Reintroduced Measure Would Protect Offshore Energy Production and Associated Conservation and Economic Benefits

WASHINGTON, D.C. – U.S. Senators Roger Wicker (R-Miss.) and Cindy Hyde-Smith (R-Miss.) today renewed their support of the Conservation Funding Protection Act, legislation that would protect jobs, energy exploration, and conservation initiatives along the Gulf Coast.

The Mississippi lawmakers joined Senator John Kennedy (R-La.) to reintroduce legislation to ensure American energy producers retain access to critical energy reservoirs on the Outer Continental Shelf.  The renewed bill is offered as the Biden administration acts to stop future oil and gas production on federal lands and waters.

“The Gulf of Mexico’s bountiful natural resources have been a cornerstone in the resurgence of American energy independence.  Revenues generated from federal leases have also supported a multitude of critical conservation and restoration projects along the Mississippi Gulf Coast.  The Conservation Funding Protection Act would ensure our valuable resources are managed responsibly and enable states to continue investing in projects that will sustain their coastlines for generations to come,” said Wicker.  

“The early actions by the new administration to stop oil and gas production make the Conservation Funding Protection Act all the more significant.  Off-shore leases, both current and future, are the source of well-paying jobs and royalty revenues that allow states like Mississippi to fund conservation projects and other vital services,” said Hyde-Smith, who serves on the Senate Energy and Natural Resources Committee.  “With this bill, we’re stressing that it is just not sound policy to simply stop producing American energy resources.”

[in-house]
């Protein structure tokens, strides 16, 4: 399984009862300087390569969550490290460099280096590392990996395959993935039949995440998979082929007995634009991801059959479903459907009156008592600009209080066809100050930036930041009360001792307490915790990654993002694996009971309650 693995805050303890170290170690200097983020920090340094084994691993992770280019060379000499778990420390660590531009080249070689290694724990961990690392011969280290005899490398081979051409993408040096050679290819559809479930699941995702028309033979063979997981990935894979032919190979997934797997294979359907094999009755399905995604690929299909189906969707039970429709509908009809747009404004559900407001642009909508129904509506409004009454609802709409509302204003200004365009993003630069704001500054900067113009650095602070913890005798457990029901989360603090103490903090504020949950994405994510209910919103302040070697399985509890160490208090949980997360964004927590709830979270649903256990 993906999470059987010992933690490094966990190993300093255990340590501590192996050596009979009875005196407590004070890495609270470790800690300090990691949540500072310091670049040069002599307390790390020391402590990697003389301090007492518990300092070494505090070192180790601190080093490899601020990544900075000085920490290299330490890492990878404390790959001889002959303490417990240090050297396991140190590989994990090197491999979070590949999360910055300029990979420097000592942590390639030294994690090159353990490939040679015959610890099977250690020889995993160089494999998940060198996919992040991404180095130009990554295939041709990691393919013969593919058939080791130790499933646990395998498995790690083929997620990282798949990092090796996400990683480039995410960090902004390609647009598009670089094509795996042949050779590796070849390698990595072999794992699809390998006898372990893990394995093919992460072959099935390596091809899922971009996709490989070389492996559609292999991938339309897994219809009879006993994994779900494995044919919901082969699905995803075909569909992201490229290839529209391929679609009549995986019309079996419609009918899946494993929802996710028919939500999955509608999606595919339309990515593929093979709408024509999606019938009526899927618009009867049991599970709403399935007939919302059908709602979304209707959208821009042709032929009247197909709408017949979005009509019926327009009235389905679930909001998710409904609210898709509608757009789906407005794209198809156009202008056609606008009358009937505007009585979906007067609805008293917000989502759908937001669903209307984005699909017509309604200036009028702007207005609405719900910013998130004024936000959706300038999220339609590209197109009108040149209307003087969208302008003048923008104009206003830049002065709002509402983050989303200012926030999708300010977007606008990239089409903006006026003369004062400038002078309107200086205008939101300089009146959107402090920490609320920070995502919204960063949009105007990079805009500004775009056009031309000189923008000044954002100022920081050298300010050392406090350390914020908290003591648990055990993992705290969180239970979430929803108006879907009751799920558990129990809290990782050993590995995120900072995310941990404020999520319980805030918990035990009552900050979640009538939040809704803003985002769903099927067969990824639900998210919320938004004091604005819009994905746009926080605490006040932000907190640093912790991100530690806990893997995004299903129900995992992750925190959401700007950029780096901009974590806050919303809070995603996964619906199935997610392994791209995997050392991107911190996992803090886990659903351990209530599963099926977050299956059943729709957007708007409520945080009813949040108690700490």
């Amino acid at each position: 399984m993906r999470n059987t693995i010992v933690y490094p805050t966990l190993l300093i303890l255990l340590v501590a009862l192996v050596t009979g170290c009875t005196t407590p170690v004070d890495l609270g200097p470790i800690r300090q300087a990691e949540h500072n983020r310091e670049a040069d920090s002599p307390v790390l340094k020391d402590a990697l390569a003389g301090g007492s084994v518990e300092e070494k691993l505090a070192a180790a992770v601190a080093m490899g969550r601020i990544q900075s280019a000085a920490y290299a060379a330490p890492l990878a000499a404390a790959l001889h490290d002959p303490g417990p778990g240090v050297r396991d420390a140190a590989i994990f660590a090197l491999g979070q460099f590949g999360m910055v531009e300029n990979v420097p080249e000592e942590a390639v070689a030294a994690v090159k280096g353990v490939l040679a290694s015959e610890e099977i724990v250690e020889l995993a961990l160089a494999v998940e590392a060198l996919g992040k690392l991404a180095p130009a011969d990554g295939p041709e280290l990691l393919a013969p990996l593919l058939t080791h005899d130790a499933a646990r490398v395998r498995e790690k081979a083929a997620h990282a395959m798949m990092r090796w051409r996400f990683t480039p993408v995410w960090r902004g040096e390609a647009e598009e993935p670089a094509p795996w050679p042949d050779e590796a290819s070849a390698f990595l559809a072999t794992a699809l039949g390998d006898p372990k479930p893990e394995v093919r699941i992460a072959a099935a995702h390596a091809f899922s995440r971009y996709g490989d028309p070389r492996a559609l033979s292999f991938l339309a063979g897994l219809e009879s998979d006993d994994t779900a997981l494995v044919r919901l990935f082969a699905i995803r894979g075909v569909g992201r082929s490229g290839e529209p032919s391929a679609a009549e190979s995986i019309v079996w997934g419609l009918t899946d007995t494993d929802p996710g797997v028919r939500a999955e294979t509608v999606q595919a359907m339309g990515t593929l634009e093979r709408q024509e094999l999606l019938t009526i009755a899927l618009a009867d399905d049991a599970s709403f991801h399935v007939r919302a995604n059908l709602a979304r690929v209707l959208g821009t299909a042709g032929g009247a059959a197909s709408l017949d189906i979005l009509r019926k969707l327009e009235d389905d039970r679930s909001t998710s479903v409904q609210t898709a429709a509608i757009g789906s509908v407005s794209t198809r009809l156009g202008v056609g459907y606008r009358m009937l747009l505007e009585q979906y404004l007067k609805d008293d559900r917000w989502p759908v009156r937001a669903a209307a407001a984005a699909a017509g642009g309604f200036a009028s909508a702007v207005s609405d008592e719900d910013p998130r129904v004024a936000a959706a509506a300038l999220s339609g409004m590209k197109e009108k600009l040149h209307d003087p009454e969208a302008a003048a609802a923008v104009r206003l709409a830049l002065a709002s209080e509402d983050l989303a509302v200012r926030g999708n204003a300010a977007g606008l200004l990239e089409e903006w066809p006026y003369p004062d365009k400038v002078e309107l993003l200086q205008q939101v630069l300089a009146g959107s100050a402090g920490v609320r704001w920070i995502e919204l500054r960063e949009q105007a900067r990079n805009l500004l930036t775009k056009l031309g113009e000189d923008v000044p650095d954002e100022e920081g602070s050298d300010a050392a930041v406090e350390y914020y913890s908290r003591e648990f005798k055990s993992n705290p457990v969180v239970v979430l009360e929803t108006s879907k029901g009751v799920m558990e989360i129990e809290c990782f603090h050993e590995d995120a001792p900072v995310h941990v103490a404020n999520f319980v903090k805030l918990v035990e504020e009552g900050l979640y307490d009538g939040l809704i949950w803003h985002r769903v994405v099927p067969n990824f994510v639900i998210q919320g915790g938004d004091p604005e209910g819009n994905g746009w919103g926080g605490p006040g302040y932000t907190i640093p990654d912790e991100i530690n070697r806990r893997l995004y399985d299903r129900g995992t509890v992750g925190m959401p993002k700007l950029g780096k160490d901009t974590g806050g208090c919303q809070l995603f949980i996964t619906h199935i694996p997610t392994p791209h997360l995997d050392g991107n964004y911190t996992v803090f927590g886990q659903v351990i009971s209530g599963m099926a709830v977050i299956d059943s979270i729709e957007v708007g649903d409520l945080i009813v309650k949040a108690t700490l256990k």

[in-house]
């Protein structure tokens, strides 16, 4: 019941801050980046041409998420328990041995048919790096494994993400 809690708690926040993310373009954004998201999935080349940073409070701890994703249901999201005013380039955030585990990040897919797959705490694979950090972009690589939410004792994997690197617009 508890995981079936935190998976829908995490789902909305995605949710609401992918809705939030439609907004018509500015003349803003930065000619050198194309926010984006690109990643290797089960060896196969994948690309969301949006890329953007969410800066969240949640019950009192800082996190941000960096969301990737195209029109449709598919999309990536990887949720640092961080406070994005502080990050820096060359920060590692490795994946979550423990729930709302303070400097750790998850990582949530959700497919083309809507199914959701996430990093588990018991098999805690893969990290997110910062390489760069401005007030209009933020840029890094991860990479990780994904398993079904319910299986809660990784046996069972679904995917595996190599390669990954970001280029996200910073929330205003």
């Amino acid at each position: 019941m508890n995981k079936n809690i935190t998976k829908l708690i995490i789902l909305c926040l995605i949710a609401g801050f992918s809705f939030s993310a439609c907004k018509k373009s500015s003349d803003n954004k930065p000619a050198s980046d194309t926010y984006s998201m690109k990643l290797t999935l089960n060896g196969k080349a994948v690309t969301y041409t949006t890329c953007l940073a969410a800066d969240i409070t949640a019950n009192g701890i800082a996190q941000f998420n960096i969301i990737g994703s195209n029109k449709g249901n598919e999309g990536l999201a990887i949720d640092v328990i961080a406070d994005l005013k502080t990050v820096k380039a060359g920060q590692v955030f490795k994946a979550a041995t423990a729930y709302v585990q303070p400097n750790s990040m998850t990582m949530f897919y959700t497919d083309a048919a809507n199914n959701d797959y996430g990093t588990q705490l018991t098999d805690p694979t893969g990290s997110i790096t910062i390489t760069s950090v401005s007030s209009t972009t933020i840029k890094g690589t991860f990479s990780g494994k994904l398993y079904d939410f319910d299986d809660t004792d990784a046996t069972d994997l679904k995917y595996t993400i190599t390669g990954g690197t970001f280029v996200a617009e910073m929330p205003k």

Energy development on the Outer Continental Shelf generates funding for critical conservation, coastal restoration, hurricane preparedness, wetland mitigation, and public lands maintenance efforts.

The Conservation Funding Protection Act would require at least two area-wide lease sales per year on available acreage in the Western and Central Gulf of Mexico.  Under the Outer Continental Shelf Lands Act, the Secretary of the Interior is to establish a schedule for lease sales on the Outer Continental Shelf but does not mandate the number of lease sales the department is required to hold.
This bill would maintain all current environmental laws and ensure that the Department of the Interior conducts the environmental reviews required by law within clear timeframes.  The legislation does not alter environmental regulations for lease sales, rig operations or exploration.